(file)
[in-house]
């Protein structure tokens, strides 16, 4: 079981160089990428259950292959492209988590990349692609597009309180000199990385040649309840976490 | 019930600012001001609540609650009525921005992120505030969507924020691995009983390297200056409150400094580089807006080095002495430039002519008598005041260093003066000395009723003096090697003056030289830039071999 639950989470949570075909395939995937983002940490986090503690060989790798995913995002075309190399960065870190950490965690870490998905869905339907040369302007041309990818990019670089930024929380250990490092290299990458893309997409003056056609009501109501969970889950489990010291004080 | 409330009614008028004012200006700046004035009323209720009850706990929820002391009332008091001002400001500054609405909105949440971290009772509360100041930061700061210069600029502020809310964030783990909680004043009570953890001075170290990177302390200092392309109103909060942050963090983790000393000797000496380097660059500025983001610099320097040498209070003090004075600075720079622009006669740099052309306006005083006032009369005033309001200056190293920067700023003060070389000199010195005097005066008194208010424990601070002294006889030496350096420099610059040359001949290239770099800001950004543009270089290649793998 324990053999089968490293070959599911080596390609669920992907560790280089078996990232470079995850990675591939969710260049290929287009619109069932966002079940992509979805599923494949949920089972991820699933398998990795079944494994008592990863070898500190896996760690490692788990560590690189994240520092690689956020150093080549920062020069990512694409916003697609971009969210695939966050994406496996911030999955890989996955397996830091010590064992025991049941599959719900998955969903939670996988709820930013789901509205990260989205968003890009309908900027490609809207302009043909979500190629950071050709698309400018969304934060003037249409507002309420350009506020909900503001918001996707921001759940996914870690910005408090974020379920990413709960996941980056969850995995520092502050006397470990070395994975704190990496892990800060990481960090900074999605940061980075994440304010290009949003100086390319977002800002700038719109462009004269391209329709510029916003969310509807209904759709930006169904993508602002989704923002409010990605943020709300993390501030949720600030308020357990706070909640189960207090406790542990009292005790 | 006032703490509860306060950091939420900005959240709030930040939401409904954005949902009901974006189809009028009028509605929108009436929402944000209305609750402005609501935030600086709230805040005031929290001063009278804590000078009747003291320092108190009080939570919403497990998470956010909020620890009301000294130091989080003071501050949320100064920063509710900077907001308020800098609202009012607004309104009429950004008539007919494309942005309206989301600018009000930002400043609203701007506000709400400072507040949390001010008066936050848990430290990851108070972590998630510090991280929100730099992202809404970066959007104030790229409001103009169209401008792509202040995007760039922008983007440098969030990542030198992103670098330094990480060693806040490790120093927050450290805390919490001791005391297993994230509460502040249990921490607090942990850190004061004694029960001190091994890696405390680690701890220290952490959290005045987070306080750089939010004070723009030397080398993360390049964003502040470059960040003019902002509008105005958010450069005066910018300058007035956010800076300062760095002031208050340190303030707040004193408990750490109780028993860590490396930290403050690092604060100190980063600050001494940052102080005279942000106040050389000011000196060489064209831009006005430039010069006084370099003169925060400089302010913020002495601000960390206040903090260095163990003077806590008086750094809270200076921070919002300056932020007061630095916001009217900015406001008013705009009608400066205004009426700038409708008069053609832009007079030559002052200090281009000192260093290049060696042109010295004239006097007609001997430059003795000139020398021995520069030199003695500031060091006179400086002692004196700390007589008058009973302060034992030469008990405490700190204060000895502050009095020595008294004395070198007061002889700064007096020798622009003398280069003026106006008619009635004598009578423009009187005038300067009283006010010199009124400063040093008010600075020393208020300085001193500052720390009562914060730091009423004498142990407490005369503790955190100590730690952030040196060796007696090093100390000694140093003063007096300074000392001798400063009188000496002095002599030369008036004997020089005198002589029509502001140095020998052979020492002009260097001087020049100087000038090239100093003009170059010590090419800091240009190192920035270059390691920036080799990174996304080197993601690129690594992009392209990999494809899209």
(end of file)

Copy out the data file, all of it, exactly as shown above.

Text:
[in-house]
């Protein structure tokens, strides 16, 4: 079981160089990428259950292959492209988590990349692609597009309180000199990385040649309840976490 | 019930600012001001609540609650009525921005992120505030969507924020691995009983390297200056409150400094580089807006080095002495430039002519008598005041260093003066000395009723003096090697003056030289830039071999 639950989470949570075909395939995937983002940490986090503690060989790798995913995002075309190399960065870190950490965690870490998905869905339907040369302007041309990818990019670089930024929380250990490092290299990458893309997409003056056609009501109501969970889950489990010291004080 | 409330009614008028004012200006700046004035009323209720009850706990929820002391009332008091001002400001500054609405909105949440971290009772509360100041930061700061210069600029502020809310964030783990909680004043009570953890001075170290990177302390200092392309109103909060942050963090983790000393000797000496380097660059500025983001610099320097040498209070003090004075600075720079622009006669740099052309306006005083006032009369005033309001200056190293920067700023003060070389000199010195005097005066008194208010424990601070002294006889030496350096420099610059040359001949290239770099800001950004543009270089290649793998 324990053999089968490293070959599911080596390609669920992907560790280089078996990232470079995850990675591939969710260049290929287009619109069932966002079940992509979805599923494949949920089972991820699933398998990795079944494994008592990863070898500190896996760690490692788990560590690189994240520092690689956020150093080549920062020069990512694409916003697609971009969210695939966050994406496996911030999955890989996955397996830091010590064992025991049941599959719900998955969903939670996988709820930013789901509205990260989205968003890009309908900027490609809207302009043909979500190629950071050709698309400018969304934060003037249409507002309420350009506020909900503001918001996707921001759940996914870690910005408090974020379920990413709960996941980056969850995995520092502050006397470990070395994975704190990496892990800060990481960090900074999605940061980075994440304010290009949003100086390319977002800002700038719109462009004269391209329709510029916003969310509807209904759709930006169904993508602002989704923002409010990605943020709300993390501030949720600030308020357990706070909640189960207090406790542990009292005790 | 006032703490509860306060950091939420900005959240709030930040939401409904954005949902009901974006189809009028009028509605929108009436929402944000209305609750402005609501935030600086709230805040005031929290001063009278804590000078009747003291320092108190009080939570919403497990998470956010909020620890009301000294130091989080003071501050949320100064920063509710900077907001308020800098609202009012607004309104009429950004008539007919494309942005309206989301600018009000930002400043609203701007506000709400400072507040949390001010008066936050848990430290990851108070972590998630510090991280929100730099992202809404970066959007104030790229409001103009169209401008792509202040995007760039922008983007440098969030990542030198992103670098330094990480060693806040490790120093927050450290805390919490001791005391297993994230509460502040249990921490607090942990850190004061004694029960001190091994890696405390680690701890220290952490959290005045987070306080750089939010004070723009030397080398993360390049964003502040470059960040003019902002509008105005958010450069005066910018300058007035956010800076300062760095002031208050340190303030707040004193408990750490109780028993860590490396930290403050690092604060100190980063600050001494940052102080005279942000106040050389000011000196060489064209831009006005430039010069006084370099003169925060400089302010913020002495601000960390206040903090260095163990003077806590008086750094809270200076921070919002300056932020007061630095916001009217900015406001008013705009009608400066205004009426700038409708008069053609832009007079030559002052200090281009000192260093290049060696042109010295004239006097007609001997430059003795000139020398021995520069030199003695500031060091006179400086002692004196700390007589008058009973302060034992030469008990405490700190204060000895502050009095020595008294004395070198007061002889700064007096020798622009003398280069003026106006008619009635004598009578423009009187005038300067009283006010010199009124400063040093008010600075020393208020300085001193500052720390009562914060730091009423004498142990407490005369503790955190100590730690952030040196060796007696090093100390000694140093003063007096300074000392001798400063009188000496002095002599030369008036004997020089005198002589029509502001140095020998052979020492002009260097001087020049100087000038090239100093003009170059010590090419800091240009190192920035270059390691920036080799990174996304080197993601690129690594992009392209990999494809899209």